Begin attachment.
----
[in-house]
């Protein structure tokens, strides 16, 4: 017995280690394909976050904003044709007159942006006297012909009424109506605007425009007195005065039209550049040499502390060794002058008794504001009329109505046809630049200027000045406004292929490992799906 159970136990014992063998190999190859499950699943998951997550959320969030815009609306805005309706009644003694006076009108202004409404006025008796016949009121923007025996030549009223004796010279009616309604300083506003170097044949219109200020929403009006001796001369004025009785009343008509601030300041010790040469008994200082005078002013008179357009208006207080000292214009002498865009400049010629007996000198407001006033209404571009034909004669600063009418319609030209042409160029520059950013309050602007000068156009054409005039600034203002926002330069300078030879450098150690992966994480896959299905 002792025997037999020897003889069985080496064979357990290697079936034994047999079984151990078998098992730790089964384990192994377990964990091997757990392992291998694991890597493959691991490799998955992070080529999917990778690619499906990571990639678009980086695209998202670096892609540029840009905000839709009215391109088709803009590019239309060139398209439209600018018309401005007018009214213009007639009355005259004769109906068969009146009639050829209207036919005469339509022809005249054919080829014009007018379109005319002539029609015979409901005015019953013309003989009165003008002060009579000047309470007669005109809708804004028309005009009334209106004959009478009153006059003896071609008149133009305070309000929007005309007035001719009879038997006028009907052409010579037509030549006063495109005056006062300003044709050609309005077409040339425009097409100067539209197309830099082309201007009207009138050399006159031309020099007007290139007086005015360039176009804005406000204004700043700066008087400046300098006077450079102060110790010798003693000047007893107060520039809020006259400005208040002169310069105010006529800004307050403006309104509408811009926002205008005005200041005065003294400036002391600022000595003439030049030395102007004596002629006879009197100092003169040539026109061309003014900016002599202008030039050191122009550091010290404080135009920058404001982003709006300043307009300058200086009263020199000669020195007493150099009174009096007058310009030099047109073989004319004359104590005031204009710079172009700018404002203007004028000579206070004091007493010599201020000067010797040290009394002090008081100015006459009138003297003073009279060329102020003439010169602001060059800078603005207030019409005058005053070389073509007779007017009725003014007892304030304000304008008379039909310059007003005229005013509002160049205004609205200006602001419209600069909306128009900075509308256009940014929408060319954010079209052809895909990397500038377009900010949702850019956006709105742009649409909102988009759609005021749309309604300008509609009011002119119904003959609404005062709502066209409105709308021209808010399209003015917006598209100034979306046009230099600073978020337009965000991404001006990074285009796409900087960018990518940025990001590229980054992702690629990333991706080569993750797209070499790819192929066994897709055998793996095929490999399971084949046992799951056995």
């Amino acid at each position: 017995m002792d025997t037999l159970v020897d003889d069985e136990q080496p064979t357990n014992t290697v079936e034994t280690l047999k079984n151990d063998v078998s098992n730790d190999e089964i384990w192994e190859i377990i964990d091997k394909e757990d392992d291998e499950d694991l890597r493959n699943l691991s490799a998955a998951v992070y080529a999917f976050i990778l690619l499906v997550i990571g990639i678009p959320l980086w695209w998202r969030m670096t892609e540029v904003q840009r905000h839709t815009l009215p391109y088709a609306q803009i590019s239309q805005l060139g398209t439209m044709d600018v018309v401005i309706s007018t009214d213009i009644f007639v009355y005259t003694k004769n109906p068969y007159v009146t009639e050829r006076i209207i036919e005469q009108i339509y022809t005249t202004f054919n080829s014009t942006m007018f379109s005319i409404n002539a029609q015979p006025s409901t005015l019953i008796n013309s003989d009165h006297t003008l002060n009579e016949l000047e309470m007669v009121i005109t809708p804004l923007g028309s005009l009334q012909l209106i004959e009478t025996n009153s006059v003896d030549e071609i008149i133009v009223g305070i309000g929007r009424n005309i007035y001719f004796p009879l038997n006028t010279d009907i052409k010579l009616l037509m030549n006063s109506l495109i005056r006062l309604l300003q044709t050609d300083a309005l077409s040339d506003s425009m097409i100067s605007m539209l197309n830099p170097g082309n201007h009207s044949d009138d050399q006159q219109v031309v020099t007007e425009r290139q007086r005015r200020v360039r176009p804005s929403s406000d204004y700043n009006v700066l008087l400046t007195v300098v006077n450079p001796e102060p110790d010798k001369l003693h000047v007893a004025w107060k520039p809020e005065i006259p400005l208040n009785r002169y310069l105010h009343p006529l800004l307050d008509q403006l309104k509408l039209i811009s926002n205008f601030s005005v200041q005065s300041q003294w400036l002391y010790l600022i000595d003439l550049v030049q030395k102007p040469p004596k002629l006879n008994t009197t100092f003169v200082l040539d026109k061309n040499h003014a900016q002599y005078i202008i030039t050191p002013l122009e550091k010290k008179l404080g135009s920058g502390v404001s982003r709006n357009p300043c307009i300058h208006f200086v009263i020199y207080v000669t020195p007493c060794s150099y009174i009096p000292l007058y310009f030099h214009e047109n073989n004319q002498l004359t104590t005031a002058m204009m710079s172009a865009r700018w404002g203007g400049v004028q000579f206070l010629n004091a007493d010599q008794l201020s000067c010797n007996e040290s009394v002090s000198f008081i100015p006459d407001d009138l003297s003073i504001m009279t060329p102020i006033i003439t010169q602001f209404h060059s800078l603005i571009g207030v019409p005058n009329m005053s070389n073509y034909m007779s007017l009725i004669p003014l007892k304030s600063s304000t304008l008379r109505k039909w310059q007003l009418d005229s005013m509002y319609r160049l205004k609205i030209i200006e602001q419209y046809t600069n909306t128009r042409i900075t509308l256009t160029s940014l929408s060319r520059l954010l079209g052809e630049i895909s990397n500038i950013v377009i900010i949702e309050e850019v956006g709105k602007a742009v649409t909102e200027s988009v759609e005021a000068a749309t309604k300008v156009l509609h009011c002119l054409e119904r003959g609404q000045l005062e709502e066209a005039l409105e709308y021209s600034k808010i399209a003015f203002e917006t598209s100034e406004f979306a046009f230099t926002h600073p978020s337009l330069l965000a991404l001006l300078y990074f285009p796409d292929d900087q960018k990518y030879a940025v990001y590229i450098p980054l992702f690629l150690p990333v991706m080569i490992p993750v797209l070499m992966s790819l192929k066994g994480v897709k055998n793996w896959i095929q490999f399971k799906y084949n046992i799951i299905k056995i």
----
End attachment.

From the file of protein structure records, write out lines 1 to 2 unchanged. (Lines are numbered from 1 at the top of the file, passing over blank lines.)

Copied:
[in-house]
């Protein structure tokens, strides 16, 4: 017995280690394909976050904003044709007159942006006297012909009424109506605007425009007195005065039209550049040499502390060794002058008794504001009329109505046809630049200027000045406004292929490992799906 159970136990014992063998190999190859499950699943998951997550959320969030815009609306805005309706009644003694006076009108202004409404006025008796016949009121923007025996030549009223004796010279009616309604300083506003170097044949219109200020929403009006001796001369004025009785009343008509601030300041010790040469008994200082005078002013008179357009208006207080000292214009002498865009400049010629007996000198407001006033209404571009034909004669600063009418319609030209042409160029520059950013309050602007000068156009054409005039600034203002926002330069300078030879450098150690992966994480896959299905 002792025997037999020897003889069985080496064979357990290697079936034994047999079984151990078998098992730790089964384990192994377990964990091997757990392992291998694991890597493959691991490799998955992070080529999917990778690619499906990571990639678009980086695209998202670096892609540029840009905000839709009215391109088709803009590019239309060139398209439209600018018309401005007018009214213009007639009355005259004769109906068969009146009639050829209207036919005469339509022809005249054919080829014009007018379109005319002539029609015979409901005015019953013309003989009165003008002060009579000047309470007669005109809708804004028309005009009334209106004959009478009153006059003896071609008149133009305070309000929007005309007035001719009879038997006028009907052409010579037509030549006063495109005056006062300003044709050609309005077409040339425009097409100067539209197309830099082309201007009207009138050399006159031309020099007007290139007086005015360039176009804005406000204004700043700066008087400046300098006077450079102060110790010798003693000047007893107060520039809020006259400005208040002169310069105010006529800004307050403006309104509408811009926002205008005005200041005065003294400036002391600022000595003439030049030395102007004596002629006879009197100092003169040539026109061309003014900016002599202008030039050191122009550091010290404080135009920058404001982003709006300043307009300058200086009263020199000669020195007493150099009174009096007058310009030099047109073989004319004359104590005031204009710079172009700018404002203007004028000579206070004091007493010599201020000067010797040290009394002090008081100015006459009138003297003073009279060329102020003439010169602001060059800078603005207030019409005058005053070389073509007779007017009725003014007892304030304000304008008379039909310059007003005229005013509002160049205004609205200006602001419209600069909306128009900075509308256009940014929408060319954010079209052809895909990397500038377009900010949702850019956006709105742009649409909102988009759609005021749309309604300008509609009011002119119904003959609404005062709502066209409105709308021209808010399209003015917006598209100034979306046009230099600073978020337009965000991404001006990074285009796409900087960018990518940025990001590229980054992702690629990333991706080569993750797209070499790819192929066994897709055998793996095929490999399971084949046992799951056995």